SOLD FOR: $2225
Make: C. Sharps
Model: 1867 Cartridge Conversion of New Model 1863 Carbine
Serial Number: C20886
Year of Manufacture: The rifle was originally manufactured between 1863 and 1865. It was converted to cartridge use in 1867.
Caliber: .50-70 Government
Action Type: Single Shot Lever Operated Falling Block Breach Loading Rifle
Markings: The lockplate is marked “R.S. LAWRENCE PAT / APRIL 12TH 1959” at the top and “C. SHARPS’ PAT / OCT 5TH 1852.” in the center. The left side of the receiver is marked “????? PAT. / ????TH 1848”. The upper tang is marked “C20886”. The top of the barrel at the receiver is marked “NEW MODEL 186?” and in front of the rear sight is “SHARPS RIFLE / ???UFG CO. / ???FORD CON?”. The bottom of the barrel is marked “22”, “J”, “C20886”, and “W”, the left flat at the rear is marked “E.A.W.”, the right flat is marked “S” and “W”. The lockplate has an “H” at the rear edge, the bottom of the receiver is marked “X” behind the breech-block. The extractor is marked “22”. The right of the breech-block is marked “E”, the left of the lever is marked “H”. There is a “C” marked on the rear face of the barrel above the chamber. The belly of the stock is marked “M” and “C” behind the tang, the left of the buttstock has a boxed “DFC” cartouche.
Barrel Length: 22”
Sights / Optics: The front sight is a silver-colored blade in a slotted base atop barrel. The rear sight is a folding ladder sight that presents a small “V” notch when the ladder is folded down. There is a “V” notch in the top of the slider, another at the bottom of the ladder, and a ”U” notch at the top edge of the ladder for use when the ladder is raised. The right side of the ladder is marked “2” at the bottom and “3” through “7” for use with the slider, and “8” at the very top. The base of the sight is marked “R.S. LAWRENCE / PATENTED / FEB 15TH 1859”.
Stock Configuration & Condition: The stocks are two-piece smooth walnut with a banded forend, straight grip, straight comb, and steel buttplate. There is a sling bar inlet into the left side of the wrist with saddle ring attached. The stocks have scattered nicks, dings, bruises, scuffs, and scratches. There is a patch of more notable wear at the toe. The comb has two holes toward the heel with wear indicating that some sort of plate may have been mounted there in the past. There are a few scattered tiny losses at edges. The LOP measures 13 3/4” from the front of the trigger to the back of the buttplate. The buttplate is going to a light patina with some scattered solid erosion. Overall, the stocks are in about Very Good condition as Antique.
Type of Finish: Blue & Case Color
Finish Originality: We know that the rifle was refinished when it underwent cartridge conversion, but believe it has not been refinished, since.
Bore Condition: The bore is mostly bright with sharp 6-groove rifling. There is infrequent minor erosion in the bore with some spots of light pitting in front of the chamber.
Overall Condition: This rifle retains about 65% of its current metal finish. The barrel has areas gone to a light patina with strongest finish under the forend and around the sights. The barrel has some scattered solid erosion and a few scattered light nicks and scratches. The receiver has areas of strong case color with some areas muted or gone to a light patina. The action shows operational wear and there is light oxidation on the lever. The screw heads range from sharp to tool marked with strong slots. The markings range from clear to worn and incomplete. Overall, this rifle is in Fine condition as converted and Antique.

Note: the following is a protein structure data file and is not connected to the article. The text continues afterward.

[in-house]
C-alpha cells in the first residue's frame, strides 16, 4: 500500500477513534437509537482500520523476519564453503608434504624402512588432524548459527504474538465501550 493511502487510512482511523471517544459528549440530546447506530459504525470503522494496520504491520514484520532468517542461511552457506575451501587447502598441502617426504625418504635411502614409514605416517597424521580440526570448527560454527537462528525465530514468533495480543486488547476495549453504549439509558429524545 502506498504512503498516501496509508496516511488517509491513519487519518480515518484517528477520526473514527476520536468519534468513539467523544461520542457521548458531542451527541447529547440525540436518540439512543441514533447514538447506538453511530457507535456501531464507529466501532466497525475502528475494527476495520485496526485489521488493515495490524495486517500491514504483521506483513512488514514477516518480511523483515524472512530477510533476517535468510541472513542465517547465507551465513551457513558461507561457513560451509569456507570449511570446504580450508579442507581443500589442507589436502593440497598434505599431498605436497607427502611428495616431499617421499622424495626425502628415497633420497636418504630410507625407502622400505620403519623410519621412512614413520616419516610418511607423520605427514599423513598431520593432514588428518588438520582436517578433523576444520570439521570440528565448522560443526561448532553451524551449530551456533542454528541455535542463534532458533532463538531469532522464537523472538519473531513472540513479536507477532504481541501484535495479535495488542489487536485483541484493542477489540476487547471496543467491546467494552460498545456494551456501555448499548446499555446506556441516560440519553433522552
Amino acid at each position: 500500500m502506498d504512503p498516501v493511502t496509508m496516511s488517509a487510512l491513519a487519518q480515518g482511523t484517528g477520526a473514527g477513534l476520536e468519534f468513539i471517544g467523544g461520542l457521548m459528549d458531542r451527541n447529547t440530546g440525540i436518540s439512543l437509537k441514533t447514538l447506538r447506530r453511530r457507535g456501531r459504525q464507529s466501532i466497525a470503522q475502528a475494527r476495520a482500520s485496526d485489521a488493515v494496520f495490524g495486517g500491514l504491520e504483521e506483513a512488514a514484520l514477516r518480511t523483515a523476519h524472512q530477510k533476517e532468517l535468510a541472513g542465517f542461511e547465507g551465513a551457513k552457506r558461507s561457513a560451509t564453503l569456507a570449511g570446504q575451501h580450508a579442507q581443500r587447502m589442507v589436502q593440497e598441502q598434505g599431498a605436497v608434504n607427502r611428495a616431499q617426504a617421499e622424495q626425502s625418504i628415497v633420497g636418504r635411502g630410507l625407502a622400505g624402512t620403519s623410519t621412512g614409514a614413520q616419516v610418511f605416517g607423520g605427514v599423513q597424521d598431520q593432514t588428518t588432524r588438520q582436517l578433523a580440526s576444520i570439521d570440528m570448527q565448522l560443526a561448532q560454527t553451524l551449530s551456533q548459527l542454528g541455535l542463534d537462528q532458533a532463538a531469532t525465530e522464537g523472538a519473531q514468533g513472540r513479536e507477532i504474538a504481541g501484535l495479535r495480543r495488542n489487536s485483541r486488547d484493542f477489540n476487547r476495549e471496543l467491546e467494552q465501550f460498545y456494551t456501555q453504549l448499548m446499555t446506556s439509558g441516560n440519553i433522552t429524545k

Mechanics: The action functions correctly. Characteristic of the 1867 conversions, the firing pin has a return spring. The hammer has a half-cock safety position. There is a push-button lever lock on the lower tang. The action is tight, and the lever locks up well. We have not fired this rifle. As with all used firearms, a thorough cleaning may be necessary to meet your maintenance standards.
Box, Paperwork & Accessories: None.
Our Assessment: The Sharps New Model rifles and carbines were made in three models: 1859, 1863 and 1865. From Flayderman’s, over 100,000 of the 1859 and 1863 models were purchased by the U.S. Army and Navy during the Civil War. The Sharps carbine was the most significantly utilized carbine of the Civil War: it was a single shot percussion breechloader using paper cartridge and revolutionized hand weaponry at the time. After the war, a little over 31,000 carbines were converted to fire centerfire ammunition. Some used the original .52 caliber barrels, and those that had worn barrels were relined and chambered for .50-70 C.F. There were a couple of different conversion designs and this is one of the scarce New Model 1863 carbines that was converted to cartridge use as a Model 1867. The distinguishing characteristic of the 1867 conversions was a sprung firing pin assembly, later changed to a simple cammed firing pin in the 1868 conversions to reduce the number of new parts. This example apparently did not need a re-lined bore, still having 6-groove rifling, but the bore is in shockingly good condition given its age. This carbine is in Fine overall condition as Antique with about 65% of its current finish remaining. The action is tight and functions correctly. The sling bar is present, along with its saddle ring. The Sharps rifles and carbines represent a great period in the history of American firearms – they participated in the last great war in which percussion rifles were used, and their post-war conversions were among the first rifles to use metallic cartridges. These rifles are highly collected, primarily because there are so few still remaining. This scarce M1867 cartridge conversion will be a great addition to any collection of Civil War or early cartridge firearms. Please see our photos and good luck!